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Twins Spring Training 2019: Five stories to watch

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Let’s take a look at what will be the most interesting potential developments for the Twins over the next few weeks

MLB: Minnesota Twins at Detroit Tigers Rick Osentoski-USA TODAY Sports

How do Byron Buxton and Miguel Sano look?

The two young stars the absolute key the this season for Minnesota. If Buxton and Sano get off to a hot start, the team will likely be competitive in the AL Central, and be looking at building a real contender for next season. Public comments by Falvine suggest that further development on the player side will lead to the team going “all-in” next offseason. Left unsaid, if Buxton and both falter again, the team will likely be looking to retool and build for the next crop of prospects, punting on a year or two.

The fifth starter competition

Sure, it looks like Martin Perez is written into the rotation, but its written in pencil, and pencil is erasable. Fernando Romero has been moved to the bullpen, at least for now, but the competition is still open. Adalberto Mejia has the best chance to sneak into the team’s plans, but Stephen Gonsalves, Kohl Stewart, Lewis Thorpe, and even Chase De Jong will be trying to earn a role with the team. As a further complication, Michael Pineda hasn’t pitched in the big leagues in quite awhile, so his health will play a role here too.

Do Romero and Mejia actually end up in the bullpen

Sure, the team has said that Fernando Romero is destined to pitch out of the pen, but what if he is lights-out one of the top five pitchers during Spring Training? It’s hard to see the team denying him a starting opportunity in that (unlikely) case. Mejia, currently, is competing for a starting role, but if he doesn’t make that cut, would the team move him to a relief option?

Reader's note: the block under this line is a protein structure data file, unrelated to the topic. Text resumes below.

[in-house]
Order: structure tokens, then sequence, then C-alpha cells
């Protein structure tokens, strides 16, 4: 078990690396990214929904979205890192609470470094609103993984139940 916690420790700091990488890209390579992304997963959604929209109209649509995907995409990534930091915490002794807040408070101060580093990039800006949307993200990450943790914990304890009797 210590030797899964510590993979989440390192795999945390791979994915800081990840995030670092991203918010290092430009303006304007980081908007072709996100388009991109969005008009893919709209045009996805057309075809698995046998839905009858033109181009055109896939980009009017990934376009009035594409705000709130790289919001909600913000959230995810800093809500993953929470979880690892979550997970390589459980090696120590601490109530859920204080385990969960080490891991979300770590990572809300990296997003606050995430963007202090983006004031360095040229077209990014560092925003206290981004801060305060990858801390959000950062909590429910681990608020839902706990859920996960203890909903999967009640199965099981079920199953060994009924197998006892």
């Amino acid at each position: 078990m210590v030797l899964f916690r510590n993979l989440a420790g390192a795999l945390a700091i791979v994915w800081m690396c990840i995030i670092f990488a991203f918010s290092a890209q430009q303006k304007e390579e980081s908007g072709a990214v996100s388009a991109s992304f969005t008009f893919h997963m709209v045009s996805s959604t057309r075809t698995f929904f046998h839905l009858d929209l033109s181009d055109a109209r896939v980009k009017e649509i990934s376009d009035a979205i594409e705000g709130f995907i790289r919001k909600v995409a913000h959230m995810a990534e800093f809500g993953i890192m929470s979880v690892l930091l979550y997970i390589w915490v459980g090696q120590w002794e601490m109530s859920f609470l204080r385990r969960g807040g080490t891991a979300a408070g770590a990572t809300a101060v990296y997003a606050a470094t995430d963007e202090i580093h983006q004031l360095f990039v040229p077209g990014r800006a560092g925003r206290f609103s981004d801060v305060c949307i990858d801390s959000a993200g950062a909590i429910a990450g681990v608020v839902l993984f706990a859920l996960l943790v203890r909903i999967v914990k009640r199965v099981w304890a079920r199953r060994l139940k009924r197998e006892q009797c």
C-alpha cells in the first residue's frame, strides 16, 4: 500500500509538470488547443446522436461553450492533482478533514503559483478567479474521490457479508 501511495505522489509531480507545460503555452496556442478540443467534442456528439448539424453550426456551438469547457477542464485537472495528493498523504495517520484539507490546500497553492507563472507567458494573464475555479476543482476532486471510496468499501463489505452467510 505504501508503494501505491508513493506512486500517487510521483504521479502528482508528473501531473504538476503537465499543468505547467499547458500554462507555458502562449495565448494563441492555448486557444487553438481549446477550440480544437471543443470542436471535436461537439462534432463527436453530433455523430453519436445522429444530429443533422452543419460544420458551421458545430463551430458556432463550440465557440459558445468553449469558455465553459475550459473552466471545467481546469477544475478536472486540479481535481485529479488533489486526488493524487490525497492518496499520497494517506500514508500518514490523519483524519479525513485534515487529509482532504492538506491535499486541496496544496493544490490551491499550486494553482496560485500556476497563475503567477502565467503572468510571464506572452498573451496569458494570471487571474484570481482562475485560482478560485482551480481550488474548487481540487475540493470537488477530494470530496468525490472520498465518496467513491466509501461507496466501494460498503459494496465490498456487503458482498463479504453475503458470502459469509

How is the team chemistry?

Last season, the Twins front office put a lot of the blame for the slow start on bad chemistry, mainly due to guys signing one year deals. Of course, they decided to sign a bunch of guys on one year deals this offseason anyway. Additionally, the Twins lost a locker-room anchor in Joe Mauer to retirement, and several others like Brian Dozier and Eduardo Escobar to trades and free agency. Will Eddie Rosario, or someone else, step up and fill that void? This is a young team without an established leader, how does that play out?

Do the Twins add any more players?

Bryce Harper, Manny Machado, Dallas Keuchel, and Craig Kimbrel still haven’t found a team. It’s hard to argue that any of them wouldn’t make the Twins better. As unlikely as it is that the Twins would add a player of that caliber, there are many other free agents available still. The Twins could use a bit more depth in the pitching department, and perhaps could find an upgrade or two elsewhere as well. Will they be willing to make an offer as the free-agent music finally stops playing, or will they be satisfied watching things happen around them?